Being the middle child doesn’t mean that I will never be anybody

I have one sister who is a year older, and a brother who is three years younger.

Growing up, there were times that all three of us got into mischief together. Then, there were times when they would gang up against me, and I very clearly remember what it felt like.

It wasn’t just loneliness. I felt rejected and unliked. Similarly, in school, I was ganged up against by the other girls. I sought acceptance. I wanted the coolest pens, I wanted mechanical pencils. Back then, mechanical pencils were really expensive because they were new. Oh, shaker pencils! I don’t know how many of you know about it, but they were cool because everyone had one and they came in many different colours.

But no, my mum decided that it was enough to have regular lead pencils and ball-point pens. My bag was gawky, my pencil case was old and scrummy. Definitely not a cool kid.

My mum wouldn’t let me keep my hair long, but my sis could.
My sis got to take ballet lessons, I couldn’t.
My sister got to have a birthday party, I didn’t. In fact, the first birthday party I had for myself was for my 18th birthday. And, my mum got to decide who to invite. My sister had several; my brother had his own too.
I had to wear specs and somehow, my mum never chose the nicer ones for me. Sure, she did ask me to pick. But she would always complain that they were too expensive. In the end, she got her way because she paid. My sis got to choose her own. My brother doesn’t wear specs.

Was I jealous of them? You bet. It was horrid. I wanted to kill myself; I tried convincing myself that I was adopted.

We graduated to Secondary school, and I entered the same school as my sister, again. I felt like a loser. My sister was class monitor, then school councillor. She had authority and people thought less of me.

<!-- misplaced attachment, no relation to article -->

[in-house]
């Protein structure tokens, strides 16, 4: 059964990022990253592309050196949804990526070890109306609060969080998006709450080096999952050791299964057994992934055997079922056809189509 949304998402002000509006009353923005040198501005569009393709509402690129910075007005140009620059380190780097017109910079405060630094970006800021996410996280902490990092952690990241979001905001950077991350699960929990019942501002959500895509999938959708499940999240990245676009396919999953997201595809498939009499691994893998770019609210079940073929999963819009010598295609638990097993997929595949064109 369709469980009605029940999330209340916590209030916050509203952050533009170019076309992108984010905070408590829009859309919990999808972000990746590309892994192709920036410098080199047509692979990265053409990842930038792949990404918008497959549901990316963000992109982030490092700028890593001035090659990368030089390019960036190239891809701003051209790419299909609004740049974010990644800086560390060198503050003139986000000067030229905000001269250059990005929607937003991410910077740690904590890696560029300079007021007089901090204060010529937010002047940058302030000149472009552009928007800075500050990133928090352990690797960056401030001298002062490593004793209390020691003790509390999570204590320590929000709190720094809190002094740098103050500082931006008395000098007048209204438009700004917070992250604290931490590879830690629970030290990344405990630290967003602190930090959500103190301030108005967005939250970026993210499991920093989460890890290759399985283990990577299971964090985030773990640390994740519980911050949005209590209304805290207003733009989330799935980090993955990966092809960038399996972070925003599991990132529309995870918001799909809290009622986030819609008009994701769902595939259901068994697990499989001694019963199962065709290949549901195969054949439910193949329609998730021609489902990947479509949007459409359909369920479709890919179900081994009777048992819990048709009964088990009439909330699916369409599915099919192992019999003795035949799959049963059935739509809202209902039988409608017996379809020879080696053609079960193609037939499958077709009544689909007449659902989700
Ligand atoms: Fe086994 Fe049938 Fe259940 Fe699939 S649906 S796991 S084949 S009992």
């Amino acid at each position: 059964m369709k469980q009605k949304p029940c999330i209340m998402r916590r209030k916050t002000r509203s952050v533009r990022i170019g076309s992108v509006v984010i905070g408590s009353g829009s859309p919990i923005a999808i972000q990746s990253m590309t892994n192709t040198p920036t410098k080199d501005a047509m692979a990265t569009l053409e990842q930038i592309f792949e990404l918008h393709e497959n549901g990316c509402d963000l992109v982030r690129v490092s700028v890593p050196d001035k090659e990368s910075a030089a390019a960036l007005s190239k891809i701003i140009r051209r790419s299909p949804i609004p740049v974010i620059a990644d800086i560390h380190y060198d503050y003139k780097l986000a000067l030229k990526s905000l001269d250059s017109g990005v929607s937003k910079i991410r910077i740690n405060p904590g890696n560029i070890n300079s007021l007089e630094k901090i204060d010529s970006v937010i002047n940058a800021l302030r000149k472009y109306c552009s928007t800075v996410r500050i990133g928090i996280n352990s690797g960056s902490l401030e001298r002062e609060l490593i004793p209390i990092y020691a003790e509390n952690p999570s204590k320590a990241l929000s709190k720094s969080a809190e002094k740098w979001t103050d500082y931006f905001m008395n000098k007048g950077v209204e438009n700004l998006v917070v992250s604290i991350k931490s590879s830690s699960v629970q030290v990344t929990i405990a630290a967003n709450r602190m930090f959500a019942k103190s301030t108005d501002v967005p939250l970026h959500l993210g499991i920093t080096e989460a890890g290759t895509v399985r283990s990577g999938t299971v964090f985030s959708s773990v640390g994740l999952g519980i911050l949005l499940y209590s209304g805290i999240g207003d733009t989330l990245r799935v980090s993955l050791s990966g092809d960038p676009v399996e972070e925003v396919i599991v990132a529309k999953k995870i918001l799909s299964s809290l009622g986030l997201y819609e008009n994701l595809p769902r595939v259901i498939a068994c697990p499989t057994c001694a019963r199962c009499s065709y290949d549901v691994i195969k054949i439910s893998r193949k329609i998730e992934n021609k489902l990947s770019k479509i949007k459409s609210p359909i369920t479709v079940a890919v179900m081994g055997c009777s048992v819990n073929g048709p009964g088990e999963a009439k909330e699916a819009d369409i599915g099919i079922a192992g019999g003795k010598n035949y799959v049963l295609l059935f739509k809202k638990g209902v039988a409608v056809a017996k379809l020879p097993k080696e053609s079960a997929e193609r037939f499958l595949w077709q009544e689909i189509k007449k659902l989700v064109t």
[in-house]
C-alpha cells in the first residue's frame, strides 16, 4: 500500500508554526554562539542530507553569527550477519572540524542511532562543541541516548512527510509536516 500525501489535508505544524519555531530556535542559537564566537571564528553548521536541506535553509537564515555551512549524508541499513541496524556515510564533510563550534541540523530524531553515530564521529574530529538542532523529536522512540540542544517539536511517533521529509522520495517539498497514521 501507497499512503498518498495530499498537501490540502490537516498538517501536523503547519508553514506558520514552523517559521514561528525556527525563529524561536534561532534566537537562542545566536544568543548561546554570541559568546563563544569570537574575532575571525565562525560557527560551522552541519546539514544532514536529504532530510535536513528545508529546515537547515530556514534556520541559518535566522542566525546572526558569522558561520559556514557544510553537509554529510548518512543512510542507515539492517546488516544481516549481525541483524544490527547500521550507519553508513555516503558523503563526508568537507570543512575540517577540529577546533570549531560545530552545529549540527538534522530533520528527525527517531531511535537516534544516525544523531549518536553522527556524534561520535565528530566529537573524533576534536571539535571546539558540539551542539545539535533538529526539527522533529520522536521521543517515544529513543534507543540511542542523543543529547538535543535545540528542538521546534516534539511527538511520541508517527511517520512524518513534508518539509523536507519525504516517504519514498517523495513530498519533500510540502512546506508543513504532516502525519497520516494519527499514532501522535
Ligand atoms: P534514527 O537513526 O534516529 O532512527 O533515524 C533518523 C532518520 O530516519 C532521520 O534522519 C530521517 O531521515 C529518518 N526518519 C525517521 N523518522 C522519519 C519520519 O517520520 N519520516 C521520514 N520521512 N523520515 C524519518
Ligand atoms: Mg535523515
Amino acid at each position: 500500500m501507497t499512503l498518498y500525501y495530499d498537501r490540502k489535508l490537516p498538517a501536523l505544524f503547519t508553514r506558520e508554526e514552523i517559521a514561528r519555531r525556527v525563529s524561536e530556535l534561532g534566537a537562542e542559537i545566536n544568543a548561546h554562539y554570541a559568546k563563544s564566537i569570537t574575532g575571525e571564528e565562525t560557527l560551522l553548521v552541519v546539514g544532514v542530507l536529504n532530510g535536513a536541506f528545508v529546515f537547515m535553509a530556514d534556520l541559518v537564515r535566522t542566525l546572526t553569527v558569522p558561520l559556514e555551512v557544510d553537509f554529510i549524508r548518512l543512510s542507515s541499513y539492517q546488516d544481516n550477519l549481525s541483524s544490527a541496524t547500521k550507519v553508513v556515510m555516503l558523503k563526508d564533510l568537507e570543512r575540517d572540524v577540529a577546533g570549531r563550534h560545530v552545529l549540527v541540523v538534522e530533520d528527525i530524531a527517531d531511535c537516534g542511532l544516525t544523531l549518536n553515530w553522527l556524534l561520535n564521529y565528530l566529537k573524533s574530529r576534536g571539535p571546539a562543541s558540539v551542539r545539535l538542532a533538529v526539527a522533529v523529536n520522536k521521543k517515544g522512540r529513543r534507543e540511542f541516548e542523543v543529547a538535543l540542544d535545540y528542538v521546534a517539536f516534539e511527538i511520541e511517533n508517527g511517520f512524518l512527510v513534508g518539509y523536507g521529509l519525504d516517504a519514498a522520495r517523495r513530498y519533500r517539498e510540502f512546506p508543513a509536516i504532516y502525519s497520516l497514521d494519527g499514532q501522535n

Have I mentioned that I was bullied in school? When I was 8, I was bullied so bad on the bus to school, I called my mum from the public phone the minute I reached school. She didn’t want to come get me. She told me that it was nothing. From then, I guess I realized that I was on my own. Teachers couldn’t do anything. Besides, the bullies always come down harder on those who snitched, right?

Secondary school was even more of a pain. Going through puberty and seeking an identity is tough when everyone else seems so comfortable where they were. I was insecure.

I stole, I stopped doing homework, I tried to be bad, thinking it would help me assimilate with the bad kids. It didn’t work.

Then, I tried being good. Completing all my homework, being punctual, answering questions in class. Then they called me a teachers’ pet.

Nothing worked. So I gave up when I was 14. Then, I had two more years of Secondary school. I dreaded school, so I timed myself to reach just before attendance was taken.

Later, I moved on to college, where I started writing short stories and poems. I took a course in Mass Communications and somehow, forgot the need to fit in. I stopped trying. And, friends found me.

I started internship at a local newspaper and continued working there. Now, I am still in touch with friends from church and school, as well as miscellaneous activities I took part in.

What I’m trying to say here is to simply let go of your insecurities. Allow yourself to believe that you are the best that you let yourself be. Find something you like and hone your skill. Life gets so much easier once you accept that Change Starts From YOU.

It still isn’t easy for me to be emotionally honest with my mum because I feel betrayed by how she didn’t help me when I was 8. I am turning 20 next month. I am trying, but maybe it’s just me, but I can’t be emotionally honest with a lot of people, especially those whom I care for.

Maybe it’s because my feelings were dismissed when I was younger, maybe it’s because my parents seemed to prefer the opinions of my siblings instead.

But whatever it is, I realize that I find comfort in small groups of friends. And these people let me believe that I am worthy.

And yes, I am the black sheep of the family. I am not going to university, I party, I drink, I stay out late. I don’t have a conventional job (I am a journalist) and I stick out like a sore thumb, especially in my extended family.

But who cares? Acquaintances tell me that I am lucky that my job is essentially my interest. and how many people have the opportunity to make a living by doing what they love?